© Edersee Marketing, Heinrich Kowalski

National Park Kellerwald-Edersee

A national park within a nature park

The Kellerwald-Edersee National Park is located in the middle of the Kellerwald-Edersee Nature Park.

© Nationalpark Kellerwald-Edersee

The Kellerwald-Edersee National Park protects one of the last large beech forest stands in Central Europe on an area of ​​7.688 hectares. The national park was founded in 2004 and expanded north of Lake Edersee in 2020. Since 2011, parts of the national park have been part of the UNESCO World Heritage Site “Ancient Beech Forests and Primeval Beech Forests of the Carpathians and Other Regions of Europe”.

The Kellerwald-Edersee National Park is an important partner for the nature park. Cooperations exist, among other things, in the areas of hiking trail management (see quality region) and educational work (joint calendar of events).

Organizationally and economically, the two parks should be viewed separately: National parks are state institutions and funding comes from the state.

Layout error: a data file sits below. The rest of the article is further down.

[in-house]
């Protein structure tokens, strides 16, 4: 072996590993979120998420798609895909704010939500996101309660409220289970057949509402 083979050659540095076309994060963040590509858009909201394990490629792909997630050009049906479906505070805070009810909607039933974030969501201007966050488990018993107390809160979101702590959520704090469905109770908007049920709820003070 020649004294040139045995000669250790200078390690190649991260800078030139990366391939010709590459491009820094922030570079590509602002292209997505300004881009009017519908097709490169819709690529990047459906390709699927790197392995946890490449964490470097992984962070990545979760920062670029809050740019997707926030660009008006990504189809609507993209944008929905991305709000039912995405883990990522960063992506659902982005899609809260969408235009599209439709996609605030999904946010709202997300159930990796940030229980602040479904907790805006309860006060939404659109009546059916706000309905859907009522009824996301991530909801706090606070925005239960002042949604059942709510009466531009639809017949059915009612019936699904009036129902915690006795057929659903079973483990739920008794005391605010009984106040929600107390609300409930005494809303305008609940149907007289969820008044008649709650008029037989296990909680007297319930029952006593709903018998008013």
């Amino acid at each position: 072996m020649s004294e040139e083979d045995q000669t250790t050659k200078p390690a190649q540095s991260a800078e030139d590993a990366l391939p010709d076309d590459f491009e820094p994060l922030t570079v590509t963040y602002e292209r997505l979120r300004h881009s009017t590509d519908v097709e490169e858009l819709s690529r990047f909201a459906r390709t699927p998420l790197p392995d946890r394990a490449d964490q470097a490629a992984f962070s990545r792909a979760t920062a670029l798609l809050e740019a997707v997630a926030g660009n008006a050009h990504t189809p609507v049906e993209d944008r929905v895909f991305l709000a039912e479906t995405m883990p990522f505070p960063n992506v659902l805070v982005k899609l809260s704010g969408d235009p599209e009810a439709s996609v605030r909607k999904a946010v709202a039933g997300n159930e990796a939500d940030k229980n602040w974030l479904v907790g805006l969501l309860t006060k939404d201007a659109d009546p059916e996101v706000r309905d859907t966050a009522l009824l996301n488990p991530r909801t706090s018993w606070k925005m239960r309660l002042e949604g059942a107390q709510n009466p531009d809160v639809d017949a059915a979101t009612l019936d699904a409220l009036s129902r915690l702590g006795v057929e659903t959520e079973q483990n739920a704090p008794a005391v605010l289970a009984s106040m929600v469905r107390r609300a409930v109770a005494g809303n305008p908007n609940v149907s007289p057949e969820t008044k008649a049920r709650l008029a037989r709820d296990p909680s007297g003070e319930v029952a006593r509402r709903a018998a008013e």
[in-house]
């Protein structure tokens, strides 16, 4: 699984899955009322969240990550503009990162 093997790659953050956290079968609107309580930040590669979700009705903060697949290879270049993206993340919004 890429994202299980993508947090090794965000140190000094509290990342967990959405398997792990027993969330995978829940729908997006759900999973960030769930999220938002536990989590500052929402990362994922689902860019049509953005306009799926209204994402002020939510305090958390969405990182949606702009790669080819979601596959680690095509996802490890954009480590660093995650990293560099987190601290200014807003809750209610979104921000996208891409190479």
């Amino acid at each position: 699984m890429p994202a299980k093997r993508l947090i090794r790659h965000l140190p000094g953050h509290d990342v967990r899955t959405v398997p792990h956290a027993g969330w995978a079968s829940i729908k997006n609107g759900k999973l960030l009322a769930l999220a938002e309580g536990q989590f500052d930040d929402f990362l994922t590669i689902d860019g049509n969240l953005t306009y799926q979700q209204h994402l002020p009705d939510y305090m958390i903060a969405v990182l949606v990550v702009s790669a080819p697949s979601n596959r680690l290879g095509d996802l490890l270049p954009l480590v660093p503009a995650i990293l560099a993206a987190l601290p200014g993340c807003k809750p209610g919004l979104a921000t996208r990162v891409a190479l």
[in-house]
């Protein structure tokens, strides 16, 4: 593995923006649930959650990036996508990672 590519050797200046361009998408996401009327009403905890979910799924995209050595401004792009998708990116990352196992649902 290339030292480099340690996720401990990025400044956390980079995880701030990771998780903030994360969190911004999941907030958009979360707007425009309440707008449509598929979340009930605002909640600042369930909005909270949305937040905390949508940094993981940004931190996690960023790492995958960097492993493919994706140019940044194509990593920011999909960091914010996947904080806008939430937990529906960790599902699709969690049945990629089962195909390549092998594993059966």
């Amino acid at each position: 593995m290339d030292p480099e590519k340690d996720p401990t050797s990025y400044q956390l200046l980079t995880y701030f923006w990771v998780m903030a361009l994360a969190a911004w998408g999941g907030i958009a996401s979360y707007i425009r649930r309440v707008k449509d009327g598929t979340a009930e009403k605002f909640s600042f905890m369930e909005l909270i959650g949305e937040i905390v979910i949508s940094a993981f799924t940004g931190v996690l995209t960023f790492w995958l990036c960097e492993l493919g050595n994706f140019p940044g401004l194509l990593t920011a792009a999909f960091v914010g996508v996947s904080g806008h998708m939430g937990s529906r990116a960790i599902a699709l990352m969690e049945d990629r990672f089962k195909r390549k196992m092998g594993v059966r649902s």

The differences

We are often confused - the names are very similar. Still, there are some big differences.

The National Park...

  • is an area to be protected according to Section 24 Paragraph 1 BNatSchG

  • is little or not influenced by people

  • enables a natural dynamic of nature and thus promotes the development of wilderness and biotope and species diversity

  • serves scientific environmental observation, natural history education and people's experience of nature

  • may only be entered if certain rules are adhered to (do not leave paths, keep dogs on a leash, etc.)

  • may not be used commercially, e.g. by agriculture and forestry

The nature park...

  • is an area for development and maintenance according to Section 27 Paragraph 1 BNatSchG

  • is shaped by people (residential areas, agriculture, etc.)

  • serves for recreation, natural history education and people's experience of nature

  • promotes species and biotope diversity and environmentally friendly land use

  • serves to preserve, develop or restore a diverse landscape

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